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Add a Database to your own PaaS

This is the second part of our series on how to be your own PaaS provider using Dokku and RunAbove. The first part covered the basic installation and enabled us to deploy simple Play applications. In this part, we’ll deploy a more interesting application that uses a database.
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Run your own PaaS with RunAbove and Dokku

Last time, we looked at how we can run a Play application on Open Shift. Open Shift offers small instances (512MB memory) for free, but if you need more memory, it quickly gets rather expensive. For 1GB, the hour costs you 5 cents (that’s about 36$ per month). That’s too much for my hobby projects, so I started looking for alternatives. My requirements included 1GB of memory, a relational database that can hold more than just a few megabytes of data and ideally a deployment that isn’t any more work than a git push.

Unfortunately, I couldn’t find a PaaS provider that fit my needs, but I remembered reading about Dokku, the “Docker powered mini-Heroku. The smallest PaaS implementation you’ve ever seen”. Last week, I also learned about RunAbove, and that they not only offer really cheap machines, but also have pre-configured Dokku images (which I later realized isn’t such a big deal because it’s really simple to install):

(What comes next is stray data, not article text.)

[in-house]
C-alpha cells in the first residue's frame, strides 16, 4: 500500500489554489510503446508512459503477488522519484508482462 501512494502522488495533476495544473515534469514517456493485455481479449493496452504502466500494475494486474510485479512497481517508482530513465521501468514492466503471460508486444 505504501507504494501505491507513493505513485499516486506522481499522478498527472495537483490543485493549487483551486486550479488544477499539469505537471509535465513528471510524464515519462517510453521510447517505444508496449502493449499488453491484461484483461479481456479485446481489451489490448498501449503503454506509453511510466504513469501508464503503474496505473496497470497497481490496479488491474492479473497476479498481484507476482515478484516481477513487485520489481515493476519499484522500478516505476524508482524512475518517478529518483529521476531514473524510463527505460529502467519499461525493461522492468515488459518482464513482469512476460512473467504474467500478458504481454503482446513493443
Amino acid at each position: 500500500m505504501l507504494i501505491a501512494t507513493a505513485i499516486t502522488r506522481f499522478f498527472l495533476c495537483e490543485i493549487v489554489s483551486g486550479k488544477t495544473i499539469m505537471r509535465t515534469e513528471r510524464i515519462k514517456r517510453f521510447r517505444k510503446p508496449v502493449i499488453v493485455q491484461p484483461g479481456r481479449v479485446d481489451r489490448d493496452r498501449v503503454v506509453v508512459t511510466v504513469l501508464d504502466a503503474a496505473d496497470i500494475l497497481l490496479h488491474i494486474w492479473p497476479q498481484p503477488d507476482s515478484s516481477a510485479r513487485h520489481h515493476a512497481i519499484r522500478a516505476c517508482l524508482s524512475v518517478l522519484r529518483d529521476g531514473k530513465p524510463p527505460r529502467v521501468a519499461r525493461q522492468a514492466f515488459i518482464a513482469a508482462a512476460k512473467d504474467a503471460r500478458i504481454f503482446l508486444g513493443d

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Play 2.3 Applications on OpenShift

This is a quick how-to guide to get your Play 2.3 applications up and running on RedHat’s OpenShift PaaS. OpenShift unfortunately doesn’t support Play out of the box, and there are some pitfalls that can be quite annoying.

Why OpenShift?

As I said, OpenShift – contrary to many other PaaS providers like CloudBees or Heroku – does not support Play directly, but you can use a third-party “cartridge” (that’s what they call the set of scripts and the initial template) to run Play. So why OpenShift? For a pet project, that I wanted to run as cheaply as possible, I needed a database with more than the usual 5MB / 10k rows you get with most free PaaS offerings. On OpenShift, you simply get 1GB of total storage, including your database.
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